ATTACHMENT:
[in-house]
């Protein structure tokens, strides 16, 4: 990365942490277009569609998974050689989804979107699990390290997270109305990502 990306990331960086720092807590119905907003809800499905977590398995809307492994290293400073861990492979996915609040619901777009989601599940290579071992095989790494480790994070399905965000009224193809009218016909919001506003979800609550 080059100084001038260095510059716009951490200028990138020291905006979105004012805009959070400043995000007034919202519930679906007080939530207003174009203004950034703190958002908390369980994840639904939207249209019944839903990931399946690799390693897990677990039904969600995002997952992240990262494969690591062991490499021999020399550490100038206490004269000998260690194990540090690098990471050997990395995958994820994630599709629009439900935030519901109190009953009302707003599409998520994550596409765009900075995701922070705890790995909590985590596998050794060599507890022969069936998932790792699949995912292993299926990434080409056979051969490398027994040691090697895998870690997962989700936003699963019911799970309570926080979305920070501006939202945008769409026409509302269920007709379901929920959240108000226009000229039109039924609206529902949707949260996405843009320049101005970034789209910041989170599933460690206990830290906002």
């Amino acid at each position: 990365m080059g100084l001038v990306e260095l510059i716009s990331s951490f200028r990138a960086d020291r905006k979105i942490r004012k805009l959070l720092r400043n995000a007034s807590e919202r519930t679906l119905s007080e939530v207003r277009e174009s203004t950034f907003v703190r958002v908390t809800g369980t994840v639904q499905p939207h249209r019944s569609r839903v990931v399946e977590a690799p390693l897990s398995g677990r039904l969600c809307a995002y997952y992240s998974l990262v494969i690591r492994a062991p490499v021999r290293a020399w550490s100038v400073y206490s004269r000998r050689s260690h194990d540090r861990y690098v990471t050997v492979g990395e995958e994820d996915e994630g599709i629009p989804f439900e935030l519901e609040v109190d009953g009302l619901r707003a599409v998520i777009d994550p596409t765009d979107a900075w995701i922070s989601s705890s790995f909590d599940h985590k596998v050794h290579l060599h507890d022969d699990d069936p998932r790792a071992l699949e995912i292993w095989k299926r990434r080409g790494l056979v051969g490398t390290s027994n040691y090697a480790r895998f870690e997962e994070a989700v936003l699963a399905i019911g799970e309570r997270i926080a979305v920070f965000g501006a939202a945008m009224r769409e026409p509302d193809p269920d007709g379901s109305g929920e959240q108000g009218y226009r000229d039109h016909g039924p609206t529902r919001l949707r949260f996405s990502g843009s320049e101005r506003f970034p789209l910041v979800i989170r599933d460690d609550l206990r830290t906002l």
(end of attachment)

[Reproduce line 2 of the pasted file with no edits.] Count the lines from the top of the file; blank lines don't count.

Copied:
């Protein structure tokens, strides 16, 4: 990365942490277009569609998974050689989804979107699990390290997270109305990502 990306990331960086720092807590119905907003809800499905977590398995809307492994290293400073861990492979996915609040619901777009989601599940290579071992095989790494480790994070399905965000009224193809009218016909919001506003979800609550 080059100084001038260095510059716009951490200028990138020291905006979105004012805009959070400043995000007034919202519930679906007080939530207003174009203004950034703190958002908390369980994840639904939207249209019944839903990931399946690799390693897990677990039904969600995002997952992240990262494969690591062991490499021999020399550490100038206490004269000998260690194990540090690098990471050997990395995958994820994630599709629009439900935030519901109190009953009302707003599409998520994550596409765009900075995701922070705890790995909590985590596998050794060599507890022969069936998932790792699949995912292993299926990434080409056979051969490398027994040691090697895998870690997962989700936003699963019911799970309570926080979305920070501006939202945008769409026409509302269920007709379901929920959240108000226009000229039109039924609206529902949707949260996405843009320049101005970034789209910041989170599933460690206990830290906002």